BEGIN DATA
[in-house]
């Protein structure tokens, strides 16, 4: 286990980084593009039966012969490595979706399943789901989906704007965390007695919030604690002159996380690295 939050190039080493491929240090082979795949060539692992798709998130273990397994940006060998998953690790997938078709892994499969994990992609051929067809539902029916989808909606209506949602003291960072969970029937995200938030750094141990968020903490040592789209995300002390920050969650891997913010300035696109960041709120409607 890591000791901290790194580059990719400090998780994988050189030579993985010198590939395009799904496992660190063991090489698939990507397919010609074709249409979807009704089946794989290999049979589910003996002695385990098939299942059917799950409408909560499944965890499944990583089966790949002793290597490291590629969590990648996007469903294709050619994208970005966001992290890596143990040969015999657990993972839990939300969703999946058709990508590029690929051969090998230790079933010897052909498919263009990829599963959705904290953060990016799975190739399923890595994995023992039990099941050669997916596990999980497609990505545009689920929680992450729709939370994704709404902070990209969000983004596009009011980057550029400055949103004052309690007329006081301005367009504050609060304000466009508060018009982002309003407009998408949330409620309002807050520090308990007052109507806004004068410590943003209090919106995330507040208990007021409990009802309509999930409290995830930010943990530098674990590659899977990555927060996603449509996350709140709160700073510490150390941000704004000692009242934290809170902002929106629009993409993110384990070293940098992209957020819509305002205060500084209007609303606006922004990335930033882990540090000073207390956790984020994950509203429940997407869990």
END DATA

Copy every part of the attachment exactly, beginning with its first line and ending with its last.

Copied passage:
[in-house]
């Protein structure tokens, strides 16, 4: 286990980084593009039966012969490595979706399943789901989906704007965390007695919030604690002159996380690295 939050190039080493491929240090082979795949060539692992798709998130273990397994940006060998998953690790997938078709892994499969994990992609051929067809539902029916989808909606209506949602003291960072969970029937995200938030750094141990968020903490040592789209995300002390920050969650891997913010300035696109960041709120409607 890591000791901290790194580059990719400090998780994988050189030579993985010198590939395009799904496992660190063991090489698939990507397919010609074709249409979807009704089946794989290999049979589910003996002695385990098939299942059917799950409408909560499944965890499944990583089966790949002793290597490291590629969590990648996007469903294709050619994208970005966001992290890596143990040969015999657990993972839990939300969703999946058709990508590029690929051969090998230790079933010897052909498919263009990829599963959705904290953060990016799975190739399923890595994995023992039990099941050669997916596990999980497609990505545009689920929680992450729709939370994704709404902070990209969000983004596009009011980057550029400055949103004052309690007329006081301005367009504050609060304000466009508060018009982002309003407009998408949330409620309002807050520090308990007052109507806004004068410590943003209090919106995330507040208990007021409990009802309509999930409290995830930010943990530098674990590659899977990555927060996603449509996350709140709160700073510490150390941000704004000692009242934290809170902002929106629009993409993110384990070293940098992209957020819509305002205060500084209007609303606006922004990335930033882990540090000073207390956790984020994950509203429940997407869990």